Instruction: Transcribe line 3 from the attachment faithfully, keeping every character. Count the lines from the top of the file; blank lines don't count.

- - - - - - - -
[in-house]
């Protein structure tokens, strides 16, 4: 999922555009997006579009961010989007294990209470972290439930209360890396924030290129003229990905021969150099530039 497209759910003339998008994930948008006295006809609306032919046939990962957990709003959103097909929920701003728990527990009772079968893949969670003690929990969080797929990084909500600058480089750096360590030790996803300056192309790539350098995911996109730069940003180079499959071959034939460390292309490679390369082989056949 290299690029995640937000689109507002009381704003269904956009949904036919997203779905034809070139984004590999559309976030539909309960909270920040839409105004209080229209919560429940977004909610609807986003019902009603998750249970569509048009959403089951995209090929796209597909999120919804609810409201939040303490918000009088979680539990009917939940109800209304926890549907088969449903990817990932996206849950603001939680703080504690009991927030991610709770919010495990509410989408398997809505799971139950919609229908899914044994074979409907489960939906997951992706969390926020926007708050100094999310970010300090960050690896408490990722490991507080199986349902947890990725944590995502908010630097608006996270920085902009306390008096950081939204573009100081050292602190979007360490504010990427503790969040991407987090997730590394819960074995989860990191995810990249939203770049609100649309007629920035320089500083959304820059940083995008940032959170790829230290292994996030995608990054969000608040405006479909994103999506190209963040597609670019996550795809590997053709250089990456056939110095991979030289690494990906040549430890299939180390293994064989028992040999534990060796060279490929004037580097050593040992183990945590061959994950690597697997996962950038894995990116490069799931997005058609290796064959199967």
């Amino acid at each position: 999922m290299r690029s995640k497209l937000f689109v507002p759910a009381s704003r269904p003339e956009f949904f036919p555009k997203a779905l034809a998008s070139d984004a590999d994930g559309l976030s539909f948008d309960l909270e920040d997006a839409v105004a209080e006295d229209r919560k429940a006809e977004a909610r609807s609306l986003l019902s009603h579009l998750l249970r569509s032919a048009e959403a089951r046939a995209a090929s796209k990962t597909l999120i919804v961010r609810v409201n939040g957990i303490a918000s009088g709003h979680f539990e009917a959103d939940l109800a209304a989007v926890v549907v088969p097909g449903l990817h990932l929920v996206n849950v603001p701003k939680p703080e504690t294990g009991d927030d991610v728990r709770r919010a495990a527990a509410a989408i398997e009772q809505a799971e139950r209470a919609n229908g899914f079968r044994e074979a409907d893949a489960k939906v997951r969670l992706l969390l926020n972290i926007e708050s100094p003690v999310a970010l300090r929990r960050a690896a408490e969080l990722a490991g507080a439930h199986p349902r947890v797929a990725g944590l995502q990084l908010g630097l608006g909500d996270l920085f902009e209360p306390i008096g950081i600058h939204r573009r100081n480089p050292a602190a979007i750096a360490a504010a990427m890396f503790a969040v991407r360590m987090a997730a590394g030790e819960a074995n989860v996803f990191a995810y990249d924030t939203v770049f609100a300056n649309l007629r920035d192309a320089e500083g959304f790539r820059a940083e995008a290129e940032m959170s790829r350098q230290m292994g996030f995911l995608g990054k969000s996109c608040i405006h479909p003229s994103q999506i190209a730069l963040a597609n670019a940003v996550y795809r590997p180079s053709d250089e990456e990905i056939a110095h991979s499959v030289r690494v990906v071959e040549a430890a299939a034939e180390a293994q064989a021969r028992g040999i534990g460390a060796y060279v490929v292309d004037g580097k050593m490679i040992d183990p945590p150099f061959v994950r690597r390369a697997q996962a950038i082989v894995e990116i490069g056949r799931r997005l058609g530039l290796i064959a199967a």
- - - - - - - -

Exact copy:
């Amino acid at each position: 999922m290299r690029s995640k497209l937000f689109v507002p759910a009381s704003r269904p003339e956009f949904f036919p555009k997203a779905l034809a998008s070139d984004a590999d994930g559309l976030s539909f948008d309960l909270e920040d997006a839409v105004a209080e006295d229209r919560k429940a006809e977004a909610r609807s609306l986003l019902s009603h579009l998750l249970r569509s032919a048009e959403a089951r046939a995209a090929s796209k990962t597909l999120i919804v961010r609810v409201n939040g957990i303490a918000s009088g709003h979680f539990e009917a959103d939940l109800a209304a989007v926890v549907v088969p097909g449903l990817h990932l929920v996206n849950v603001p701003k939680p703080e504690t294990g009991d927030d991610v728990r709770r919010a495990a527990a509410a989408i398997e009772q809505a799971e139950r209470a919609n229908g899914f079968r044994e074979a409907d893949a489960k939906v997951r969670l992706l969390l926020n972290i926007e708050s100094p003690v999310a970010l300090r929990r960050a690896a408490e969080l990722a490991g507080a439930h199986p349902r947890v797929a990725g944590l995502q990084l908010g630097l608006g909500d996270l920085f902009e209360p306390i008096g950081i600058h939204r573009r100081n480089p050292a602190a979007i750096a360490a504010a990427m890396f503790a969040v991407r360590m987090a997730a590394g030790e819960a074995n989860v996803f990191a995810y990249d924030t939203v770049f609100a300056n649309l007629r920035d192309a320089e500083g959304f790539r820059a940083e995008a290129e940032m959170s790829r350098q230290m292994g996030f995911l995608g990054k969000s996109c608040i405006h479909p003229s994103q999506i190209a730069l963040a597609n670019a940003v996550y795809r590997p180079s053709d250089e990456e990905i056939a110095h991979s499959v030289r690494v990906v071959e040549a430890a299939a034939e180390a293994q064989a021969r028992g040999i534990g460390a060796y060279v490929v292309d004037g580097k050593m490679i040992d183990p945590p150099f061959v994950r690597r390369a697997q996962a950038i082989v894995e990116i490069g056949r799931r997005l058609g530039l290796i064959a199967a």